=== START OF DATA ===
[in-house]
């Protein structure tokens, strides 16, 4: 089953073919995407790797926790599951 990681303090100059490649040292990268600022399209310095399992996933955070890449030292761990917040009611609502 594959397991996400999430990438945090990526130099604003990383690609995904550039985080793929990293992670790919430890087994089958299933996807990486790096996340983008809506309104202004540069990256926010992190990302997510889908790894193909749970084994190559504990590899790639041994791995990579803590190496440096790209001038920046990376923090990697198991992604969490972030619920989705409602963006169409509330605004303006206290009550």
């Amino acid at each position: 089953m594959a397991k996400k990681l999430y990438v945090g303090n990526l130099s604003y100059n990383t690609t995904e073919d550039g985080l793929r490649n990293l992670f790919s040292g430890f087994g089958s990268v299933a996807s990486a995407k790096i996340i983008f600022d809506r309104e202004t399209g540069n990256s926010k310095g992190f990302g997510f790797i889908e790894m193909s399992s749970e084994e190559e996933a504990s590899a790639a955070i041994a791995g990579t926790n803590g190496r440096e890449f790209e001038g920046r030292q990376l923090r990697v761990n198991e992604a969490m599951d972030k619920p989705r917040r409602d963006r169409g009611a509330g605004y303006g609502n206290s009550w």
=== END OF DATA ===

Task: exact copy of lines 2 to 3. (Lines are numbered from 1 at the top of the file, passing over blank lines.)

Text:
């Protein structure tokens, strides 16, 4: 089953073919995407790797926790599951 990681303090100059490649040292990268600022399209310095399992996933955070890449030292761990917040009611609502 594959397991996400999430990438945090990526130099604003990383690609995904550039985080793929990293992670790919430890087994089958299933996807990486790096996340983008809506309104202004540069990256926010992190990302997510889908790894193909749970084994190559504990590899790639041994791995990579803590190496440096790209001038920046990376923090990697198991992604969490972030619920989705409602963006169409509330605004303006206290009550």
């Amino acid at each position: 089953m594959a397991k996400k990681l999430y990438v945090g303090n990526l130099s604003y100059n990383t690609t995904e073919d550039g985080l793929r490649n990293l992670f790919s040292g430890f087994g089958s990268v299933a996807s990486a995407k790096i996340i983008f600022d809506r309104e202004t399209g540069n990256s926010k310095g992190f990302g997510f790797i889908e790894m193909s399992s749970e084994e190559e996933a504990s590899a790639a955070i041994a791995g990579t926790n803590g190496r440096e890449f790209e001038g920046r030292q990376l923090r990697v761990n198991e992604a969490m599951d972030k619920p989705r917040r409602d963006r169409g009611a509330g605004y303006g609502n206290s009550w």